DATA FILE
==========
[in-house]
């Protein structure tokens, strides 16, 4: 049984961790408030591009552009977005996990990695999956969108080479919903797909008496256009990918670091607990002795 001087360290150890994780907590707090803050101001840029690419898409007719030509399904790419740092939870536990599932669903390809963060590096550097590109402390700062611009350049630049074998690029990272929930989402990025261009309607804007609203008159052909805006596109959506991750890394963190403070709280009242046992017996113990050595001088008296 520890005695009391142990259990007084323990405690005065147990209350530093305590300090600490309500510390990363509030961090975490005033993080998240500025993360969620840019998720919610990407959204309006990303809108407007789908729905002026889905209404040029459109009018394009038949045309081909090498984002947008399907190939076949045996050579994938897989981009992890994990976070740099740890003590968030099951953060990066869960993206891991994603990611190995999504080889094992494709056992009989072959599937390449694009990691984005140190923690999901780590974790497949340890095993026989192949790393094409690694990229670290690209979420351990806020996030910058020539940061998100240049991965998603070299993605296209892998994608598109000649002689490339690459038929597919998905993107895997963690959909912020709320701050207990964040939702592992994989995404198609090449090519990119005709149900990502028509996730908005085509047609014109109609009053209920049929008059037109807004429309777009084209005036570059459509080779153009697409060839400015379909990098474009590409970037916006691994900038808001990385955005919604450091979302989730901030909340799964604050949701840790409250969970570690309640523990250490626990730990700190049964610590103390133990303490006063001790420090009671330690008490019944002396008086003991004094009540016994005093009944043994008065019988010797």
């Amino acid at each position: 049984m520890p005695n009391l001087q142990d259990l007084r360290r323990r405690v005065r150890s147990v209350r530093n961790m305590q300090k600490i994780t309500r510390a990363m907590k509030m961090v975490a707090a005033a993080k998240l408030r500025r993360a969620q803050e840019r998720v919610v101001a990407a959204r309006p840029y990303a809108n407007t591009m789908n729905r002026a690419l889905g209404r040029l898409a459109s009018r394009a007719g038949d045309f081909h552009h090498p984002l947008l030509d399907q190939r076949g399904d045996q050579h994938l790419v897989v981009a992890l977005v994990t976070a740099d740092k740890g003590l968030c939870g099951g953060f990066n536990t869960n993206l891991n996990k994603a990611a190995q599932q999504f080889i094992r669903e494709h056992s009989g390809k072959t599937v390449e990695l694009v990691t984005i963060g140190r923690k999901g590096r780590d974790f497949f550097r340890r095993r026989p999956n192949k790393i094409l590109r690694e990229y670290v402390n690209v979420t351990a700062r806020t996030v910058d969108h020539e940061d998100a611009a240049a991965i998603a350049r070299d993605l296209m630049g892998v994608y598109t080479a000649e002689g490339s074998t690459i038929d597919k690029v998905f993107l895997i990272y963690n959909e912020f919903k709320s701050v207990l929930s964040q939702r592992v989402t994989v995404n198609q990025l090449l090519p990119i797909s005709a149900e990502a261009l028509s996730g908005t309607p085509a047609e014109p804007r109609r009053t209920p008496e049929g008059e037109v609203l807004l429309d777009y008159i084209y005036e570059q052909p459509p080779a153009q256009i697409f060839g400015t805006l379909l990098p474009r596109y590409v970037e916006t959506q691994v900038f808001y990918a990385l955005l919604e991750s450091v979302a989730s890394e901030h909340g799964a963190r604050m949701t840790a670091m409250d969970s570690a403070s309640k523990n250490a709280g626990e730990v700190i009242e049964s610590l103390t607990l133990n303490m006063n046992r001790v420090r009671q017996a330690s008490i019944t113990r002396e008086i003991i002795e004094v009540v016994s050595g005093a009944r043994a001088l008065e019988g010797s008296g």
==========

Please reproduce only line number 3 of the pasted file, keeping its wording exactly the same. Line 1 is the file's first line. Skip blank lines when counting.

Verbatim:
């Amino acid at each position: 049984m520890p005695n009391l001087q142990d259990l007084r360290r323990r405690v005065r150890s147990v209350r530093n961790m305590q300090k600490i994780t309500r510390a990363m907590k509030m961090v975490a707090a005033a993080k998240l408030r500025r993360a969620q803050e840019r998720v919610v101001a990407a959204r309006p840029y990303a809108n407007t591009m789908n729905r002026a690419l889905g209404r040029l898409a459109s009018r394009a007719g038949d045309f081909h552009h090498p984002l947008l030509d399907q190939r076949g399904d045996q050579h994938l790419v897989v981009a992890l977005v994990t976070a740099d740092k740890g003590l968030c939870g099951g953060f990066n536990t869960n993206l891991n996990k994603a990611a190995q599932q999504f080889i094992r669903e494709h056992s009989g390809k072959t599937v390449e990695l694009v990691t984005i963060g140190r923690k999901g590096r780590d974790f497949f550097r340890r095993r026989p999956n192949k790393i094409l590109r690694e990229y670290v402390n690209v979420t351990a700062r806020t996030v910058d969108h020539e940061d998100a611009a240049a991965i998603a350049r070299d993605l296209m630049g892998v994608y598109t080479a000649e002689g490339s074998t690459i038929d597919k690029v998905f993107l895997i990272y963690n959909e912020f919903k709320s701050v207990l929930s964040q939702r592992v989402t994989v995404n198609q990025l090449l090519p990119i797909s005709a149900e990502a261009l028509s996730g908005t309607p085509a047609e014109p804007r109609r009053t209920p008496e049929g008059e037109v609203l807004l429309d777009y008159i084209y005036e570059q052909p459509p080779a153009q256009i697409f060839g400015t805006l379909l990098p474009r596109y590409v970037e916006t959506q691994v900038f808001y990918a990385l955005l919604e991750s450091v979302a989730s890394e901030h909340g799964a963190r604050m949701t840790a670091m409250d969970s570690a403070s309640k523990n250490a709280g626990e730990v700190i009242e049964s610590l103390t607990l133990n303490m006063n046992r001790v420090r009671q017996a330690s008490i019944t113990r002396e008086i003991i002795e004094v009540v016994s050595g005093a009944r043994a001088l008065e019988g010797s008296g």